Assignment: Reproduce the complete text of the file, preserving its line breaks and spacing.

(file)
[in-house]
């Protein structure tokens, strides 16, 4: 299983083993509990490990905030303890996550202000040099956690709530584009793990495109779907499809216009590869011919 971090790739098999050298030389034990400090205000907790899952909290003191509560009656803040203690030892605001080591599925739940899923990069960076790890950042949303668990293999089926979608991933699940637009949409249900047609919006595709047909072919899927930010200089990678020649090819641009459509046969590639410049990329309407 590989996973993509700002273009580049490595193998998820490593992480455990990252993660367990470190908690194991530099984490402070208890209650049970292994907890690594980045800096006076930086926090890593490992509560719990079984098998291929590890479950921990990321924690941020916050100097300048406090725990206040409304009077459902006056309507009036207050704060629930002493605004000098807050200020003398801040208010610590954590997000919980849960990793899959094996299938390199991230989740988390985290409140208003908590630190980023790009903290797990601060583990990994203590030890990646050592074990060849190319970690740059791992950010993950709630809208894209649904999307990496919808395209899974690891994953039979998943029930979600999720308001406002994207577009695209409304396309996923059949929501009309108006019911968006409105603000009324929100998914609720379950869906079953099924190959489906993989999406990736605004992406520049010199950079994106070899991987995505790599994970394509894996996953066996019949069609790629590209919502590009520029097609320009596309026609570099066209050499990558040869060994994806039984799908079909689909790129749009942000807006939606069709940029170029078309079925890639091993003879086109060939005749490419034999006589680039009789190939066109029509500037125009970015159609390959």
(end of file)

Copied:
[in-house]
């Protein structure tokens, strides 16, 4: 299983083993509990490990905030303890996550202000040099956690709530584009793990495109779907499809216009590869011919 971090790739098999050298030389034990400090205000907790899952909290003191509560009656803040203690030892605001080591599925739940899923990069960076790890950042949303668990293999089926979608991933699940637009949409249900047609919006595709047909072919899927930010200089990678020649090819641009459509046969590639410049990329309407 590989996973993509700002273009580049490595193998998820490593992480455990990252993660367990470190908690194991530099984490402070208890209650049970292994907890690594980045800096006076930086926090890593490992509560719990079984098998291929590890479950921990990321924690941020916050100097300048406090725990206040409304009077459902006056309507009036207050704060629930002493605004000098807050200020003398801040208010610590954590997000919980849960990793899959094996299938390199991230989740988390985290409140208003908590630190980023790009903290797990601060583990990994203590030890990646050592074990060849190319970690740059791992950010993950709630809208894209649904999307990496919808395209899974690891994953039979998943029930979600999720308001406002994207577009695209409304396309996923059949929501009309108006019911968006409105603000009324929100998914609720379950869906079953099924190959489906993989999406990736605004992406520049010199950079994106070899991987995505790599994970394509894996996953066996019949069609790629590209919502590009520029097609320009596309026609570099066209050499990558040869060994994806039984799908079909689909790129749009942000807006939606069709940029170029078309079925890639091993003879086109060939005749490419034999006589680039009789190939066109029509500037125009970015159609390959």